While the sellers market has allowed many sellers to dictate terms, this does not relieve buyer agents from the responsibility of advising buyers of different kinds of conditions precedent that they should/might consider, as well as varying forms of inspections. Great care must be taken to avoid the perception that it is the registrant who has advised buyers that they "cannot’ include conditions. Precision in communication is critical.


It is an expectation that the buyers who are in competition will be advised if and when they are in a competing offer situation. However, the buyers MUST NOT be advised of the terms of the offers they are in competition with. It is not acceptable to divulge terms by implication. The following are examples of unacceptable communications:
- "your offer is within $xxxx of the best offer";
- "your offer is identical to another offer";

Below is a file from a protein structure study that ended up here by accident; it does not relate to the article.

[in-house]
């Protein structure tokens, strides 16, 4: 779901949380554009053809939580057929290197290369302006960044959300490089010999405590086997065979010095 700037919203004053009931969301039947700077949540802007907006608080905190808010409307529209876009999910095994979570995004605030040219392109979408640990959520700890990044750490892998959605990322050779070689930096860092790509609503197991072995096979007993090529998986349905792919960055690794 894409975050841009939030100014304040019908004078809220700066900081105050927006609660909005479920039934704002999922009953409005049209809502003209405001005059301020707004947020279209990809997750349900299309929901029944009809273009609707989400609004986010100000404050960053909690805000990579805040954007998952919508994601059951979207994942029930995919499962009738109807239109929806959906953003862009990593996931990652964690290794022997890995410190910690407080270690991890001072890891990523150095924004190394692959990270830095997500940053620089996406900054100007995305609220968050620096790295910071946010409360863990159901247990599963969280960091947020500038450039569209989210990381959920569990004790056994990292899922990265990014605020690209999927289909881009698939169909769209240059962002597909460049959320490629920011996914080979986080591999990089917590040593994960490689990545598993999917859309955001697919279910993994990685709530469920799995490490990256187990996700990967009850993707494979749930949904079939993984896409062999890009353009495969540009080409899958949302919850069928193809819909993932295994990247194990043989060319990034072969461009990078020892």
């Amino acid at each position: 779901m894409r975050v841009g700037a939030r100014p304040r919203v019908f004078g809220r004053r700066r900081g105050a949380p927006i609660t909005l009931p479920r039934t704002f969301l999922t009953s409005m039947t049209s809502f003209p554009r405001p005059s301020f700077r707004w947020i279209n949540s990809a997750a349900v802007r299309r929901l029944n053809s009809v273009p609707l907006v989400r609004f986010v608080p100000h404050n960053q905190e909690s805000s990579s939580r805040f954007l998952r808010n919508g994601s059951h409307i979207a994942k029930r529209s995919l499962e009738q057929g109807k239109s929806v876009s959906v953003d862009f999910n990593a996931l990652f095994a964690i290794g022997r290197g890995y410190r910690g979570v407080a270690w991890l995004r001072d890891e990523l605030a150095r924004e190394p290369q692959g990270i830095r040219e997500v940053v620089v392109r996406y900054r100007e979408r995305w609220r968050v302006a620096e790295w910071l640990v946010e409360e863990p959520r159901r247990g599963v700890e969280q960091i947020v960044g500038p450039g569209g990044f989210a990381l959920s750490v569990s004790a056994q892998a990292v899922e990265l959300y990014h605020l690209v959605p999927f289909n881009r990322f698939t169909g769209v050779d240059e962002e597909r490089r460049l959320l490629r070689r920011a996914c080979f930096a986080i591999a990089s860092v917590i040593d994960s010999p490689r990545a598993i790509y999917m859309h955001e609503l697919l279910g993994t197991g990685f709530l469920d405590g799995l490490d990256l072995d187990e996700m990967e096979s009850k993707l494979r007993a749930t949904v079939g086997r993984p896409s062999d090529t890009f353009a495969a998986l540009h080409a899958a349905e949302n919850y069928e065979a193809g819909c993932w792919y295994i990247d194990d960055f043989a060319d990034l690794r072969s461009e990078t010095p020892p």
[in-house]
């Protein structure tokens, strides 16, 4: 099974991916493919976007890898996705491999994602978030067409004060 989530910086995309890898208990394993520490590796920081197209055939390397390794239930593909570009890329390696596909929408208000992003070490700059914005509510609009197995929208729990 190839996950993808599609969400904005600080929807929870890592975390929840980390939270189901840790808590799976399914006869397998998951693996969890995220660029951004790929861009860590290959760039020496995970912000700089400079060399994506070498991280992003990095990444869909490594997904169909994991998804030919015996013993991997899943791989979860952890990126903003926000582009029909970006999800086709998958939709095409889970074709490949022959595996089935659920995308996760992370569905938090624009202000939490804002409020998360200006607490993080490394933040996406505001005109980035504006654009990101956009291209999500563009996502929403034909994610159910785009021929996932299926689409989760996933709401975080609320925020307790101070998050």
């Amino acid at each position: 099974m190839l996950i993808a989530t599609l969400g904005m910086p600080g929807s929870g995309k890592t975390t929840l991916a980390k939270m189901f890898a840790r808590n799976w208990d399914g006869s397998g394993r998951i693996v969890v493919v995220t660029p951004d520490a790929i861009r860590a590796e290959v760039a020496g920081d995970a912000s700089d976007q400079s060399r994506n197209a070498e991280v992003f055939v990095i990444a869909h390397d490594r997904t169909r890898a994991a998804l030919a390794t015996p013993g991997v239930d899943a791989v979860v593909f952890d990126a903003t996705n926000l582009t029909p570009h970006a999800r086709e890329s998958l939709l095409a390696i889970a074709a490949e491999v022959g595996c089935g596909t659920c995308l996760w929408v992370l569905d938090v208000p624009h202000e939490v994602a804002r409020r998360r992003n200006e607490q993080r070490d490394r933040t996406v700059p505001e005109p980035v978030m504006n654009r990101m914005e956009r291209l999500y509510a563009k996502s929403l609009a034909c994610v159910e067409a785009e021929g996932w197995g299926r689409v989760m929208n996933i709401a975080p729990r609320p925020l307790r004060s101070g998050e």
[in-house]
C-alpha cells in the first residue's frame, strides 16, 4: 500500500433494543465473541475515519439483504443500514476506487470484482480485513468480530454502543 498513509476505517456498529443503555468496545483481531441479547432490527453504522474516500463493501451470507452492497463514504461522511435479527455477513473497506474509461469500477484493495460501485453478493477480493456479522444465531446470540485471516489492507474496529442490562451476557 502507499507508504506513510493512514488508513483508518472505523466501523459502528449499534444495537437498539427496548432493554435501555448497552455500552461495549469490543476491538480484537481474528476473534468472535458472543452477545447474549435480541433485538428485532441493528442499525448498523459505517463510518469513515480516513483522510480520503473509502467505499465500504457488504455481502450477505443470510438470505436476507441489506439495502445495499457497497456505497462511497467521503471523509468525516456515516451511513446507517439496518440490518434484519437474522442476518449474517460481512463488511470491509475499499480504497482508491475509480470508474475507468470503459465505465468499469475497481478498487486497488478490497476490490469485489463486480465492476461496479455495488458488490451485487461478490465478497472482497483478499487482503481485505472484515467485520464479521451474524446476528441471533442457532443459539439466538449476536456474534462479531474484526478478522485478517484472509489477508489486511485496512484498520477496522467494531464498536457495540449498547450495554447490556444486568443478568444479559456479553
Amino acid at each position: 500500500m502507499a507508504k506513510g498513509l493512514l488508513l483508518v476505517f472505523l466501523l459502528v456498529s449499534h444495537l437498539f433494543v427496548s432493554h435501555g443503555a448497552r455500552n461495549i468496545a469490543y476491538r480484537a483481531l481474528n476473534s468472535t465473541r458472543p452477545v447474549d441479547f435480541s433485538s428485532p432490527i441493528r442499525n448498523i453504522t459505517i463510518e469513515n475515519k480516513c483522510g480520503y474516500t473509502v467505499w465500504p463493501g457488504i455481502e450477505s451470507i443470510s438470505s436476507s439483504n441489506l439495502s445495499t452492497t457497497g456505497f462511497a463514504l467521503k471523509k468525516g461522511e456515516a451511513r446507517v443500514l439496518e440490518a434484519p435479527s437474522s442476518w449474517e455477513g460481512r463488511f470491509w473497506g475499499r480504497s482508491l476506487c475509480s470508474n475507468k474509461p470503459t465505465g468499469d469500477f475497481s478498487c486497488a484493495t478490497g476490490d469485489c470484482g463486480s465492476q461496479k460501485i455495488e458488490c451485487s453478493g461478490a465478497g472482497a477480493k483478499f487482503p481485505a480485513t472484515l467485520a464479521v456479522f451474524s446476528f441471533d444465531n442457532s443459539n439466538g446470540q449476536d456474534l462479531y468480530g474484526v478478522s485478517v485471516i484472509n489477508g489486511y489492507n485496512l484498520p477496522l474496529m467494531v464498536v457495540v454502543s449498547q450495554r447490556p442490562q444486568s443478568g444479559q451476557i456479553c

- "if you increase your offer by $xxxx the house will be yours";
- "there are xxx number of offers within a range of $xxxx";
- Contacting the top two or three agents/offerees and advise them that "they’re close, and do they want to change their bids?’

The only acceptable protocol in multiple offers is to advise the buyers/buyer agents that they are in competition, no more, no less. Registrants are advised to review the MCE 4 guidelines which outline the recommended guidelines when dealing with multiple offers. Please see estate/policies legislation/policies/mce multiple offers.pdf

Sellers are of course free to COUNTER an offer, but the practice of a haphazard bidding war "auction" are not acceptable. Likewise, a Seller can reject all offers (at their peril) and invite buyers to re-submit improved offers. However, great care must be taken not to directly or implicitly reveal the terms of any of the competing offers in doing so.

Please note as well, that an actual "auction" of real estate is permissible provided the ground rules have been established and the format has been approved by the Registrar.

W.D. Baluk
The Real Estate Brokers Act